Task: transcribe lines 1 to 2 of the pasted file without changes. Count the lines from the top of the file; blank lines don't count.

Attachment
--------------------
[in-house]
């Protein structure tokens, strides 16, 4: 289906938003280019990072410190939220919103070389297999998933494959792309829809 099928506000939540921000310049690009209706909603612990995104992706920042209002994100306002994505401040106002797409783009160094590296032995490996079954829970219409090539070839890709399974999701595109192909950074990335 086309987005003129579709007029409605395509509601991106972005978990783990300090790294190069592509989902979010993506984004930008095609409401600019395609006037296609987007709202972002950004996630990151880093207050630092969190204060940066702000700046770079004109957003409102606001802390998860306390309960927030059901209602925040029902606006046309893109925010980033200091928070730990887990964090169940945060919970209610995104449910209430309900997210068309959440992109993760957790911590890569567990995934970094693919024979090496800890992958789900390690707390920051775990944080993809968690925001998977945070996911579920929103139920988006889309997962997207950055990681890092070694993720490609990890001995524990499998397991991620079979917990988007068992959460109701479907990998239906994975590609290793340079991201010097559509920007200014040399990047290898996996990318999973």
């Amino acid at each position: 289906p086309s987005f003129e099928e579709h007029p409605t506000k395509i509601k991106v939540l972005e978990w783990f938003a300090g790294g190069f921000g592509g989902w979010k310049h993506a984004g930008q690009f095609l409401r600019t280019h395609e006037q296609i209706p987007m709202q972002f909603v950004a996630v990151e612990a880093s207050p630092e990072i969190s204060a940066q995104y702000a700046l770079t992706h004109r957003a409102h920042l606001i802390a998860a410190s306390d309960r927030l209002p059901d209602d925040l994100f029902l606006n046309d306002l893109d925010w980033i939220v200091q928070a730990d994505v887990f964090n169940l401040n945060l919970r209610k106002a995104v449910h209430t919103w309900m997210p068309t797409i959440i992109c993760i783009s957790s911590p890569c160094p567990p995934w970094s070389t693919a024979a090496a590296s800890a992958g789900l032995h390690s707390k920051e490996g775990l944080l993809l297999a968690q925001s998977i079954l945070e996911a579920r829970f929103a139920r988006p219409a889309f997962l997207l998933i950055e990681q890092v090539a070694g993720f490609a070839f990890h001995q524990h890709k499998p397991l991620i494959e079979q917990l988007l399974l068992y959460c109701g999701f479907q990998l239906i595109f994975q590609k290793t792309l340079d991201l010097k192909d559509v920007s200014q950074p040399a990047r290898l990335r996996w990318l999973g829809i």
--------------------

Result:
[in-house]
């Protein structure tokens, strides 16, 4: 289906938003280019990072410190939220919103070389297999998933494959792309829809 099928506000939540921000310049690009209706909603612990995104992706920042209002994100306002994505401040106002797409783009160094590296032995490996079954829970219409090539070839890709399974999701595109192909950074990335 086309987005003129579709007029409605395509509601991106972005978990783990300090790294190069592509989902979010993506984004930008095609409401600019395609006037296609987007709202972002950004996630990151880093207050630092969190204060940066702000700046770079004109957003409102606001802390998860306390309960927030059901209602925040029902606006046309893109925010980033200091928070730990887990964090169940945060919970209610995104449910209430309900997210068309959440992109993760957790911590890569567990995934970094693919024979090496800890992958789900390690707390920051775990944080993809968690925001998977945070996911579920929103139920988006889309997962997207950055990681890092070694993720490609990890001995524990499998397991991620079979917990988007068992959460109701479907990998239906994975590609290793340079991201010097559509920007200014040399990047290898996996990318999973």